45 allowable expenses you can claim when you’re a sole trader

Business expenses are inevitable when you’re a sole trader. Thankfully, many can be deducted as allowable expenses from your taxable profits to lessen your Income Tax bill. To qualify as an allowable expense, something must be…

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Last Updated: 31st March 2024

Business expenses are inevitable when you’re a sole trader. Thankfully, many can be deducted as allowable expenses from your taxable profits to lessen your Income Tax bill.

To qualify as an allowable expense, something must be bought “wholly and exclusively” for business. If a bill covers business and personal use, you must use a reliable method to work out what proportion was for business use before claiming allowable expenses (although you can claim a flat rate).

The cost of buying goods for sale or use to deliver a service are allowable expenses, as are payments to sub-contractors, agency fees, wages, salaries and other staff costs (eg bonuses, pensions, benefits, employers’ NICs, training, etc). But what else can and cannot be claimed as an allowable expense when you’re a sole trader?

Rent, mortgage, rates, utilities and insurance

Allowable expenses can include property rent (1), mortgage interest (2) and council tax (3), business rates (4), water rates (5), electricity (6), gas (7), insurance (8) and security costs (9).

If you use your home for business, you can claim a proportion of your utility bills for business use. So, for example, if you use one room in your six-roomed house for business, you can claim a sixth of your electricity and gas bills (or a flat rate amount under simplified expenses).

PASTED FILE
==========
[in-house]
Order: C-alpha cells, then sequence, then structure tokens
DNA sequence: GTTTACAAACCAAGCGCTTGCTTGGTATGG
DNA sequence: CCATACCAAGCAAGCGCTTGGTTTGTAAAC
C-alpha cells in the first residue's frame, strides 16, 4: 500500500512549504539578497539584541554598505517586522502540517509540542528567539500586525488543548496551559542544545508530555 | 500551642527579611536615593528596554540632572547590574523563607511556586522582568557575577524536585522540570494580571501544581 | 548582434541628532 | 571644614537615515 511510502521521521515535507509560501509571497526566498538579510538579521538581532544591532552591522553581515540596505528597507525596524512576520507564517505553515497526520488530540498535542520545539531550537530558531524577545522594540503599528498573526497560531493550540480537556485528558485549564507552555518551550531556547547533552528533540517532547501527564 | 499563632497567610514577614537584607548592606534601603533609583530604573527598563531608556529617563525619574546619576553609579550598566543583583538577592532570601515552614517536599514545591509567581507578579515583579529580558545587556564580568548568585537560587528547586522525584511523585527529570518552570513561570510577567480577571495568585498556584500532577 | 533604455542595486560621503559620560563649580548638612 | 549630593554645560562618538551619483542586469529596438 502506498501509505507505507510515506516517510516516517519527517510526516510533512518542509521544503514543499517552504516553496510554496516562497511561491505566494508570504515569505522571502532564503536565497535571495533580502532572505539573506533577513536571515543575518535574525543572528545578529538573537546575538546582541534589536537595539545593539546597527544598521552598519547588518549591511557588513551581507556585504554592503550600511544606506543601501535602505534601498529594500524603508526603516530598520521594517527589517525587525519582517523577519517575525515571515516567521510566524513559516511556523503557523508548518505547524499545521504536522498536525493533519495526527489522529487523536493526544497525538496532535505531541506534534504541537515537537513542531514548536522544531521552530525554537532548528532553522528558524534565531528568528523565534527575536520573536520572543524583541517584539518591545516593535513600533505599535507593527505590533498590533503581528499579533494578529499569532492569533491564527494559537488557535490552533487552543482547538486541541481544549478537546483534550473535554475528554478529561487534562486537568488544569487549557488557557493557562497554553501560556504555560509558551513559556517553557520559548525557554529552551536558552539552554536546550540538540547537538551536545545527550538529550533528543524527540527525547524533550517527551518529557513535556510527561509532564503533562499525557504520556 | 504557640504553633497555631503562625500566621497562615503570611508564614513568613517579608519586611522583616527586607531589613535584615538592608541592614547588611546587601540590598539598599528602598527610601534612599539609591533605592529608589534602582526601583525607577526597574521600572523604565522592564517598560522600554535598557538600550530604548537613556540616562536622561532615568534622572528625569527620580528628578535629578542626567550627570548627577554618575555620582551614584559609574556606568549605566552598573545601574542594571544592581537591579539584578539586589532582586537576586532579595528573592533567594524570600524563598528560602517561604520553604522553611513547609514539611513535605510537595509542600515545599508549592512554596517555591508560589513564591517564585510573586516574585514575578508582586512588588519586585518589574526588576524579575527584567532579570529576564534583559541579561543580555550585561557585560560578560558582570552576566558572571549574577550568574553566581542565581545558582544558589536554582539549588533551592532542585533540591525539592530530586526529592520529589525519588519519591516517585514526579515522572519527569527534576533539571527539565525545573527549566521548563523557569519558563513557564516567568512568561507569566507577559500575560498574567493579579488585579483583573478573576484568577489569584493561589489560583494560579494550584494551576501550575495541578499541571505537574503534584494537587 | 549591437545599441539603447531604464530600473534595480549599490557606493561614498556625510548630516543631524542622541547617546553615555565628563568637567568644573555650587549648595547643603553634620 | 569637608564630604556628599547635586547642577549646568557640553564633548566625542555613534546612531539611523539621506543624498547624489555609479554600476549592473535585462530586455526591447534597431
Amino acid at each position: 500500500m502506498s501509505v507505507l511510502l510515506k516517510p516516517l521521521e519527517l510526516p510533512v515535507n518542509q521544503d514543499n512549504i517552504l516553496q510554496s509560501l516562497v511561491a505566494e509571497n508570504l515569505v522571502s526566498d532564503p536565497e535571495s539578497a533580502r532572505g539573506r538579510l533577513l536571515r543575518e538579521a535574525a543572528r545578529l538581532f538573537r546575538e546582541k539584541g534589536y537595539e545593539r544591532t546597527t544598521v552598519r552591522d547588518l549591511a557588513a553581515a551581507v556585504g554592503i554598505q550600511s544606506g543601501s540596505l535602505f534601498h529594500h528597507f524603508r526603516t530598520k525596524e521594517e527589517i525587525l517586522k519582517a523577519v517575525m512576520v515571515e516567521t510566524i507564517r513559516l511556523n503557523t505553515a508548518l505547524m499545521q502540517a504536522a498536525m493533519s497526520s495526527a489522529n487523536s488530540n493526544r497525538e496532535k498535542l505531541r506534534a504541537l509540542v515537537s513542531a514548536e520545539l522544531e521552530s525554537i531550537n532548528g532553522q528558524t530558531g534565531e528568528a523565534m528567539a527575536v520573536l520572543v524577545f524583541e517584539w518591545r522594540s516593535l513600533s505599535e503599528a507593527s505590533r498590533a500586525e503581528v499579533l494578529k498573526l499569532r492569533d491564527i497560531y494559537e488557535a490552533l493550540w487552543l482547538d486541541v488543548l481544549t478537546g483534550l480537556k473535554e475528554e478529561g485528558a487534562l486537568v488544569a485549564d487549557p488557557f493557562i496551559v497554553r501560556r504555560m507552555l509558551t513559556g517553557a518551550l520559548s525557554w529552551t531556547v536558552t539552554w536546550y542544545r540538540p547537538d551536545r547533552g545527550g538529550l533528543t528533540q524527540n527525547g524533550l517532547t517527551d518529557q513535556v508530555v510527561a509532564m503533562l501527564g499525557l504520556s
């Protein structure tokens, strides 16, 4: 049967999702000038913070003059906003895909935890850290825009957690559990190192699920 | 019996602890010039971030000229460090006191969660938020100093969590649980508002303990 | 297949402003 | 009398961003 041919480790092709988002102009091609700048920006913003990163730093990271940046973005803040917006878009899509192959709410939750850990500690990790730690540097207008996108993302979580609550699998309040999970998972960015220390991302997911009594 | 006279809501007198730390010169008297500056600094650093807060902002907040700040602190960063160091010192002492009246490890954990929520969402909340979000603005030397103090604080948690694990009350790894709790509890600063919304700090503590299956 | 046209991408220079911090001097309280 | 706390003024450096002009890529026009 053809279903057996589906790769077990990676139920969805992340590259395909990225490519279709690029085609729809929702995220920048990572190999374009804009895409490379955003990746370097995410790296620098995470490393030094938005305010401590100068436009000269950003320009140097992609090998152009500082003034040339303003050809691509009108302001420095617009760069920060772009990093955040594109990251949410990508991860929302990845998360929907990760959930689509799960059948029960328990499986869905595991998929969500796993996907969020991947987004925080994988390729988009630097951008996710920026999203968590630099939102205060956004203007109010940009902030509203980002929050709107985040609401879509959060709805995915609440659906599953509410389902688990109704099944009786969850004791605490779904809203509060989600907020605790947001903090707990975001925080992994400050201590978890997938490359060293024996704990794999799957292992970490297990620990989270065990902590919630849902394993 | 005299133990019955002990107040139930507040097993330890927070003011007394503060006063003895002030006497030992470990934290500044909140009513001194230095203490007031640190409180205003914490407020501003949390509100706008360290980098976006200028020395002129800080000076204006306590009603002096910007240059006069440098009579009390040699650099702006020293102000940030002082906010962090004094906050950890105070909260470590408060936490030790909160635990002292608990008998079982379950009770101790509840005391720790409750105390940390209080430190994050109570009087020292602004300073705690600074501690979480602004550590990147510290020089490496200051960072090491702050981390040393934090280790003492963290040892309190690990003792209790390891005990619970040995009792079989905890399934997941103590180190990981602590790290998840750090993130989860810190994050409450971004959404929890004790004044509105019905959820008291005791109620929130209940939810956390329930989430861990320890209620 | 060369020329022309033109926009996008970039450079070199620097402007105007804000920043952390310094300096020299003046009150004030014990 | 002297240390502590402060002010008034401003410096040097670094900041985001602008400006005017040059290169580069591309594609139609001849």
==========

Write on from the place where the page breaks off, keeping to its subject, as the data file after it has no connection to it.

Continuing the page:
Business premises and equipment repairs and maintenance (10) are also allowable expenses for sole traders, as are repairs on a room you use at home for business (11) or a share of a larger repair (eg to a roof).

Phone, broadband, stationery and other office costs

Telephone (12), mobile (13) and broadband (14) are allowable expenses, but only for business use. Allowable expenses also include postage (15), stationery (16), printing (17), small office equipment (18) and computer software/ink cartridges (19). If you use cash basis accounting (ie you only record income or expenses when you receive money or pay a bill), the cost of equipment and tools (20) can also be claimed as an allowable expense.

Bank costs, loans and credit cards

Interest on bank and other business loans (21) and alternative finance payments (22), such as Islamic finance, can also be claimed as allowable expenses, as can bank, overdraft and credit card charges (23), hire purchase interest (24) and leasing payments (25). If you use cash basis accounting, the most you can claim for interest and incidental costs of obtaining loan finance is £500.

If you use traditional accounting (ie where you record income and expenses by the date you invoiced or billed), irrecoverable debts (26) that are written off are allowable expenses.

Advertising, professional fees and others expenses